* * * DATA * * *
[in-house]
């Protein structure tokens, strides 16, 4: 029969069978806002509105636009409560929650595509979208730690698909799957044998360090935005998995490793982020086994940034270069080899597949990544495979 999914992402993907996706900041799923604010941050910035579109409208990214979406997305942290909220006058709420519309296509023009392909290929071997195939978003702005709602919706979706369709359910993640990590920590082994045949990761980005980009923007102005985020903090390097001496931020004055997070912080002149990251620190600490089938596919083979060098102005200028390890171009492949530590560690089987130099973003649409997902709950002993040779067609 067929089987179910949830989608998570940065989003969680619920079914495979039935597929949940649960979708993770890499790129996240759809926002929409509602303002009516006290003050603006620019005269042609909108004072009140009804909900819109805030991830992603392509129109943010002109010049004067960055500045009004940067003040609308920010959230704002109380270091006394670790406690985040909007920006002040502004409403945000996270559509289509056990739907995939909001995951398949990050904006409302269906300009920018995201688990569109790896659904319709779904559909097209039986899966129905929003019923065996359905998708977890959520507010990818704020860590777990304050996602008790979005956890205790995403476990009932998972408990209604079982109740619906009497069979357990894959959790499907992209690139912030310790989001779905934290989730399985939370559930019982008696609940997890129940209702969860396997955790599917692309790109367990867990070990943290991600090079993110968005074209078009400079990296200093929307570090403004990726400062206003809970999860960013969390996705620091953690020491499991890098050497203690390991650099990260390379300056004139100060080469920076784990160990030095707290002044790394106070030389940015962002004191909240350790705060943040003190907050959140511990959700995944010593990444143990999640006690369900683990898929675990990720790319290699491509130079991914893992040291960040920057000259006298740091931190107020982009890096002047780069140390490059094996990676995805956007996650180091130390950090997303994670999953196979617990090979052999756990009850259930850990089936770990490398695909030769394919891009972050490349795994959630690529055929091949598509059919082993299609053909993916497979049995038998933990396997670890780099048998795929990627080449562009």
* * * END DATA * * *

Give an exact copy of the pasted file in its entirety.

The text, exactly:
[in-house]
């Protein structure tokens, strides 16, 4: 029969069978806002509105636009409560929650595509979208730690698909799957044998360090935005998995490793982020086994940034270069080899597949990544495979 999914992402993907996706900041799923604010941050910035579109409208990214979406997305942290909220006058709420519309296509023009392909290929071997195939978003702005709602919706979706369709359910993640990590920590082994045949990761980005980009923007102005985020903090390097001496931020004055997070912080002149990251620190600490089938596919083979060098102005200028390890171009492949530590560690089987130099973003649409997902709950002993040779067609 067929089987179910949830989608998570940065989003969680619920079914495979039935597929949940649960979708993770890499790129996240759809926002929409509602303002009516006290003050603006620019005269042609909108004072009140009804909900819109805030991830992603392509129109943010002109010049004067960055500045009004940067003040609308920010959230704002109380270091006394670790406690985040909007920006002040502004409403945000996270559509289509056990739907995939909001995951398949990050904006409302269906300009920018995201688990569109790896659904319709779904559909097209039986899966129905929003019923065996359905998708977890959520507010990818704020860590777990304050996602008790979005956890205790995403476990009932998972408990209604079982109740619906009497069979357990894959959790499907992209690139912030310790989001779905934290989730399985939370559930019982008696609940997890129940209702969860396997955790599917692309790109367990867990070990943290991600090079993110968005074209078009400079990296200093929307570090403004990726400062206003809970999860960013969390996705620091953690020491499991890098050497203690390991650099990260390379300056004139100060080469920076784990160990030095707290002044790394106070030389940015962002004191909240350790705060943040003190907050959140511990959700995944010593990444143990999640006690369900683990898929675990990720790319290699491509130079991914893992040291960040920057000259006298740091931190107020982009890096002047780069140390490059094996990676995805956007996650180091130390950090997303994670999953196979617990090979052999756990009850259930850990089936770990490398695909030769394919891009972050490349795994959630690529055929091949598509059919082993299609053909993916497979049995038998933990396997670890780099048998795929990627080449562009």